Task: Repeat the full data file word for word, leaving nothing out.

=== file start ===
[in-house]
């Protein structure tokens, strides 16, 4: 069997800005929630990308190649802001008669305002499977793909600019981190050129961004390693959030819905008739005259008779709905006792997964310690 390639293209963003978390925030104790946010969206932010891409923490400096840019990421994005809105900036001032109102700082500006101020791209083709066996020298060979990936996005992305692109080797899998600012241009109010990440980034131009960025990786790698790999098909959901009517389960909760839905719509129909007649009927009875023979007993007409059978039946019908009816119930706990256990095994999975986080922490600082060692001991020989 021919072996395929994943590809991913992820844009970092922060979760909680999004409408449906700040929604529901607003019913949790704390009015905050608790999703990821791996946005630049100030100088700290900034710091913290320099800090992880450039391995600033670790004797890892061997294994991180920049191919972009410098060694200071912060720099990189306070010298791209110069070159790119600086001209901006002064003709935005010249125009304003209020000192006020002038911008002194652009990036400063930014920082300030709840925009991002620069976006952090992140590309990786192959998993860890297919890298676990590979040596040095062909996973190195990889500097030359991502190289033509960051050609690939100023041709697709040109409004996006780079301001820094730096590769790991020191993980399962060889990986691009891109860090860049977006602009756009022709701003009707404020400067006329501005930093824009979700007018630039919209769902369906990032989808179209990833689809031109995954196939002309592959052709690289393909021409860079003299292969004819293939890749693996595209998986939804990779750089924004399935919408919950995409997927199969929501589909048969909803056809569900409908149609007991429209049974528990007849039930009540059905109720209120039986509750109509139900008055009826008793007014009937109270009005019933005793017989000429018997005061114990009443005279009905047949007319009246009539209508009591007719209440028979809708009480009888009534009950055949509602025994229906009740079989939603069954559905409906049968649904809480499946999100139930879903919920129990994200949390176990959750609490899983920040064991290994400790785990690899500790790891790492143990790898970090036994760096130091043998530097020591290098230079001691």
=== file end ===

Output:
[in-house]
């Protein structure tokens, strides 16, 4: 069997800005929630990308190649802001008669305002499977793909600019981190050129961004390693959030819905008739005259008779709905006792997964310690 390639293209963003978390925030104790946010969206932010891409923490400096840019990421994005809105900036001032109102700082500006101020791209083709066996020298060979990936996005992305692109080797899998600012241009109010990440980034131009960025990786790698790999098909959901009517389960909760839905719509129909007649009927009875023979007993007409059978039946019908009816119930706990256990095994999975986080922490600082060692001991020989 021919072996395929994943590809991913992820844009970092922060979760909680999004409408449906700040929604529901607003019913949790704390009015905050608790999703990821791996946005630049100030100088700290900034710091913290320099800090992880450039391995600033670790004797890892061997294994991180920049191919972009410098060694200071912060720099990189306070010298791209110069070159790119600086001209901006002064003709935005010249125009304003209020000192006020002038911008002194652009990036400063930014920082300030709840925009991002620069976006952090992140590309990786192959998993860890297919890298676990590979040596040095062909996973190195990889500097030359991502190289033509960051050609690939100023041709697709040109409004996006780079301001820094730096590769790991020191993980399962060889990986691009891109860090860049977006602009756009022709701003009707404020400067006329501005930093824009979700007018630039919209769902369906990032989808179209990833689809031109995954196939002309592959052709690289393909021409860079003299292969004819293939890749693996595209998986939804990779750089924004399935919408919950995409997927199969929501589909048969909803056809569900409908149609007991429209049974528990007849039930009540059905109720209120039986509750109509139900008055009826008793007014009937109270009005019933005793017989000429018997005061114990009443005279009905047949007319009246009539209508009591007719209440028979809708009480009888009534009950055949509602025994229906009740079989939603069954559905409906049968649904809480499946999100139930879903919920129990994200949390176990959750609490899983920040064991290994400790785990690899500790790891790492143990790898970090036994760096130091043998530097020591290098230079001691």